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Our coverage of Judge Brett Kavanaugh’s nomination to the Supreme Court is available at this link. Lines began forming outside the Supreme Court last week for one of the biggest oral arguments of the year, in the case of a Colorado man who says that requiring him to create custom cakes for same-sex weddings would violate his religious beliefs. The dispute before the Supreme Court today dates back to 2012, when Charlie Craig and David Mullins went to Masterpiece Cakeshop, a Denver-area bakery, to order a special cake to celebrate their upcoming marriage. But Jack Phillips, the owner of the bakery, refused to make them a cake. An appeals court in Colorado rejected Phillips’ argument that forcing him to make a cake for a same-sex couple would violate his right to free speech and to practice his religion freely, but his argument found more traction at the Supreme Court today.
Although making predictions based on oral argument is always dangerous, it seemed very possible that there are five votes for Phillips among the court’s more conservative justices, even if it is less clear how broadly they will rule. Chief Justice John Roberts seemed to be squarely in Phillips’ corner. He asked Colorado Solicitor General Frederick Yarger, representing the state, whether Catholic Legal Services, which provides legal services to all different faiths, could refuse to take on a case involving same-sex marriage on the ground that it violated the group’s religious beliefs. Justice Samuel Alito also seemed to be on board with Phillips’ arguments.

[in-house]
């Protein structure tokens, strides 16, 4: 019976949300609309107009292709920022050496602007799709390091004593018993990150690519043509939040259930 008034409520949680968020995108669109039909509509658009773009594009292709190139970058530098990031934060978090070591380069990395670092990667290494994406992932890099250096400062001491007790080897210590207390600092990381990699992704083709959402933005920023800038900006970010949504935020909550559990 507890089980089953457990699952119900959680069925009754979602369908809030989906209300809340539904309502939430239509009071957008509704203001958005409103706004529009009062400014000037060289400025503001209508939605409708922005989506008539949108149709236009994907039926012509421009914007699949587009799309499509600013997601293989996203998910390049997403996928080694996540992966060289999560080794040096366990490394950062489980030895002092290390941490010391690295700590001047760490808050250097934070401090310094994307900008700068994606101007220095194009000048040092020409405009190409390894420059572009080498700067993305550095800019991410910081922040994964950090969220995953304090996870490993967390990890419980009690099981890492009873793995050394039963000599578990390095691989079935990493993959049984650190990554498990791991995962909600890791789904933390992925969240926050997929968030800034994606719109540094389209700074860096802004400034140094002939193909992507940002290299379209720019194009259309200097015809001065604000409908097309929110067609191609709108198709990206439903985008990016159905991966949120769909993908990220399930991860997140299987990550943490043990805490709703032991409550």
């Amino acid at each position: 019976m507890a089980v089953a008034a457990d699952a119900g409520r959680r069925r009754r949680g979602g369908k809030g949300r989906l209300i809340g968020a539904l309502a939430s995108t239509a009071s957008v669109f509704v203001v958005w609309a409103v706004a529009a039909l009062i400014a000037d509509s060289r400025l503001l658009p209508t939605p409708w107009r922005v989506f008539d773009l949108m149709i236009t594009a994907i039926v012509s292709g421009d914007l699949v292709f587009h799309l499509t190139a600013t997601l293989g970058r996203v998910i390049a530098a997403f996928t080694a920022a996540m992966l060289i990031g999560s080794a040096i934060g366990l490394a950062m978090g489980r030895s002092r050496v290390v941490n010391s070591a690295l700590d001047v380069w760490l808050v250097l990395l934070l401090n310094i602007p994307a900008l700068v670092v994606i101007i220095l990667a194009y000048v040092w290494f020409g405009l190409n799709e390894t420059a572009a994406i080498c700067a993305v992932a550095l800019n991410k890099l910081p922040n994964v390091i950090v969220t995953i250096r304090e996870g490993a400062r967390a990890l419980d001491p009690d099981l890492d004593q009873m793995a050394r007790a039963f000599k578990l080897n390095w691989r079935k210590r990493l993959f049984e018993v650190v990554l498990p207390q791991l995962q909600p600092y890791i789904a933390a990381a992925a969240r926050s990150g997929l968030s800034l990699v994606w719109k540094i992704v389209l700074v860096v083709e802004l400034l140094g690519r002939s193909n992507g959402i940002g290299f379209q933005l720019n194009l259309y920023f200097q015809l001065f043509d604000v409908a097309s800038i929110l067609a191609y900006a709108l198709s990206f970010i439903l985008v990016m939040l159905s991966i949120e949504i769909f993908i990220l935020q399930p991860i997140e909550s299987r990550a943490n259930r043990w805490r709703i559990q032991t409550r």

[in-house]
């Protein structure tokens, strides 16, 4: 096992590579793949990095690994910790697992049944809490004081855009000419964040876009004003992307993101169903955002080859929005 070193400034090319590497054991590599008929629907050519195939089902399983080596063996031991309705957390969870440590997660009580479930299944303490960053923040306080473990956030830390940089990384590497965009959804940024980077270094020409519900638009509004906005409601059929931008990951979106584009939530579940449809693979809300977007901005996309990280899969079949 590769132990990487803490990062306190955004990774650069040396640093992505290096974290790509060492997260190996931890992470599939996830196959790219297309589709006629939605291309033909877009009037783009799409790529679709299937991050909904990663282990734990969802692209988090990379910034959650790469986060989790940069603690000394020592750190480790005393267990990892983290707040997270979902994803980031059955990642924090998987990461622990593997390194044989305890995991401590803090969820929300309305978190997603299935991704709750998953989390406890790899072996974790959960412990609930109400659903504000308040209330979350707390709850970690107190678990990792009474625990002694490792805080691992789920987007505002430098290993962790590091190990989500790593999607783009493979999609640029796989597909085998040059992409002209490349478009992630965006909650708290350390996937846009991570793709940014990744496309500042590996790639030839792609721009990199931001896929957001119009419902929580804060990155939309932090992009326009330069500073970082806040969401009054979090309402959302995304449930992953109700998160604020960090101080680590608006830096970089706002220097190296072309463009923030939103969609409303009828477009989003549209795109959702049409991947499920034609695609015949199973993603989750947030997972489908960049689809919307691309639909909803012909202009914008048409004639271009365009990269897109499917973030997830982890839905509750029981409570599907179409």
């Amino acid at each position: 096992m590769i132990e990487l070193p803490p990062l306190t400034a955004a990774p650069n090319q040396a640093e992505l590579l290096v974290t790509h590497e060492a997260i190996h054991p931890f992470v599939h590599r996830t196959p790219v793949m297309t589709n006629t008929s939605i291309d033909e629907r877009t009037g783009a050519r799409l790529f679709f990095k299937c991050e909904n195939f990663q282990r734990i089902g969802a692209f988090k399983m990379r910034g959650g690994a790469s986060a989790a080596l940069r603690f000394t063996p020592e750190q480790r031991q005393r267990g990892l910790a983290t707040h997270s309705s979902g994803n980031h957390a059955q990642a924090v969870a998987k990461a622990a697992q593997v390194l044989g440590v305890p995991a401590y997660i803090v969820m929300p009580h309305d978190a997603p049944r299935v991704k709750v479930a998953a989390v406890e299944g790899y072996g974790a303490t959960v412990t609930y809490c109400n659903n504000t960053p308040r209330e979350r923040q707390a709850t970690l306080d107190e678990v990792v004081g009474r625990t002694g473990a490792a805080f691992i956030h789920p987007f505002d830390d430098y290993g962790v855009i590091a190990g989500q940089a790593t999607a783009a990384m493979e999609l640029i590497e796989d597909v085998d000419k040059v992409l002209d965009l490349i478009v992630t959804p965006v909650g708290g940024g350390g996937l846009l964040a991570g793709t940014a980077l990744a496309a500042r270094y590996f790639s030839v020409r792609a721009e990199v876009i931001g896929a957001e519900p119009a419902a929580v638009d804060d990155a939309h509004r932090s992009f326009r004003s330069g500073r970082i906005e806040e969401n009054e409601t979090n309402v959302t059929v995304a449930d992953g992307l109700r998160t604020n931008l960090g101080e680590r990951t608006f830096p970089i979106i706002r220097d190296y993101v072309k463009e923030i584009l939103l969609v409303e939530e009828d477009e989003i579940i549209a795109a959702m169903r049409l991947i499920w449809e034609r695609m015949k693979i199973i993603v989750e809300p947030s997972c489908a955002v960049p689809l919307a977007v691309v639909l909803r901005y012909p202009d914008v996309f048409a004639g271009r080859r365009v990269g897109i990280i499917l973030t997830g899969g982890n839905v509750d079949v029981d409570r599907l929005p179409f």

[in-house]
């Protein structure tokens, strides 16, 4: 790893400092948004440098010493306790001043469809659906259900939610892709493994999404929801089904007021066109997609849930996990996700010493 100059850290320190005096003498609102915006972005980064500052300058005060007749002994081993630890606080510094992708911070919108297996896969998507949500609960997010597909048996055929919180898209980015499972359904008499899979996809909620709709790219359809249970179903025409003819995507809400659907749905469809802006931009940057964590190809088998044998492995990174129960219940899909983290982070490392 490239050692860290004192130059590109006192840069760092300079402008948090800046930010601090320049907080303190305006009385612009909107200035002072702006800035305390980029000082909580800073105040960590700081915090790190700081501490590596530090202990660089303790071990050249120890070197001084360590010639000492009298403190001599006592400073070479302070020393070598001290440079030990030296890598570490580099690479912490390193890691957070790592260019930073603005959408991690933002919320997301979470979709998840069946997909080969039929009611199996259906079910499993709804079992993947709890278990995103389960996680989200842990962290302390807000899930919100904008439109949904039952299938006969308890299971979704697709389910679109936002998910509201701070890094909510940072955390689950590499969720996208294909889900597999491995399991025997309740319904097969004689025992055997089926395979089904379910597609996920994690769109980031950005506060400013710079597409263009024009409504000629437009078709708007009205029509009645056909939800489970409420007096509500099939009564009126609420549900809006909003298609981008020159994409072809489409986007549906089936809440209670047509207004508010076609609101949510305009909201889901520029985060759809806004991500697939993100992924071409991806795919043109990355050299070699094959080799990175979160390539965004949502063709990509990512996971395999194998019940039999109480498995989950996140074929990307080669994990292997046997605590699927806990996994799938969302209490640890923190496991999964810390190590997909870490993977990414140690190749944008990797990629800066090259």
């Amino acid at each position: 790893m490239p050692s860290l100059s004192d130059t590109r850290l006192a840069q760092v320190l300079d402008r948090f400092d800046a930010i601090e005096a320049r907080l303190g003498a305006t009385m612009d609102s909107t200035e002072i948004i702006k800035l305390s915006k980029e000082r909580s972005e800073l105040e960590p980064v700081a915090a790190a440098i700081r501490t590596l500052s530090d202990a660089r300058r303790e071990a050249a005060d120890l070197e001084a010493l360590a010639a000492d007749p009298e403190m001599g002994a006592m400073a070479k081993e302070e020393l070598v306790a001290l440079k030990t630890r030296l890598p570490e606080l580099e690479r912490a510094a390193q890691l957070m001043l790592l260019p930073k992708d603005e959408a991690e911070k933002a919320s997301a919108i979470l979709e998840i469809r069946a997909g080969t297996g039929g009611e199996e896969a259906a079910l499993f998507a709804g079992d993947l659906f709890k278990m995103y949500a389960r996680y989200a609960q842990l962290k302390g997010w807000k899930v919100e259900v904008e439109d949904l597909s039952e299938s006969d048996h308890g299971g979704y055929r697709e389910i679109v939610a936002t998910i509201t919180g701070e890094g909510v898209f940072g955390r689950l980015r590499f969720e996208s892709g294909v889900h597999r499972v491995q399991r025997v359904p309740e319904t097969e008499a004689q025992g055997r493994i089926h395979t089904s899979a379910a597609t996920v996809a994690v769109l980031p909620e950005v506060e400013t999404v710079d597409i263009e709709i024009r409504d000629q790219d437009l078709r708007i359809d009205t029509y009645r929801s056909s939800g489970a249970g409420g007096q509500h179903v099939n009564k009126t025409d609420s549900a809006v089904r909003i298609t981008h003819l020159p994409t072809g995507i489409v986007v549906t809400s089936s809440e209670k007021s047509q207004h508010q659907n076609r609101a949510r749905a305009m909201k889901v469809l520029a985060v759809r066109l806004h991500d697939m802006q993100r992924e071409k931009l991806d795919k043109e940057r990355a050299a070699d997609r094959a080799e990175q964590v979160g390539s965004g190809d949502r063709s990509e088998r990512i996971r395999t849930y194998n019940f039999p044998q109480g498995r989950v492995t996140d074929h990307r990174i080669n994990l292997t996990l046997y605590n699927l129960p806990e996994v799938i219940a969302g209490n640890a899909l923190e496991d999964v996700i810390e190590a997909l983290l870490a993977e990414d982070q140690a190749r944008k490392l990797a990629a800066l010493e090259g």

He was concerned that, according to the state, another baker could decline to create cakes opposing same-sex marriage, but Phillips could not refuse to make a cake celebrating a same-sex marriage. Why wouldn’t the training be compelled speech, Gorsuch asked, when it would require Phillips to tell his staff that his Christian beliefs are discriminatory? For their part, the court’s four more liberal justices mostly seemed to side with the couple. Sotomayor was also worried that a ruling for Masterpiece would not only violate the dignity of same-sex couples, but could also cause real hardships.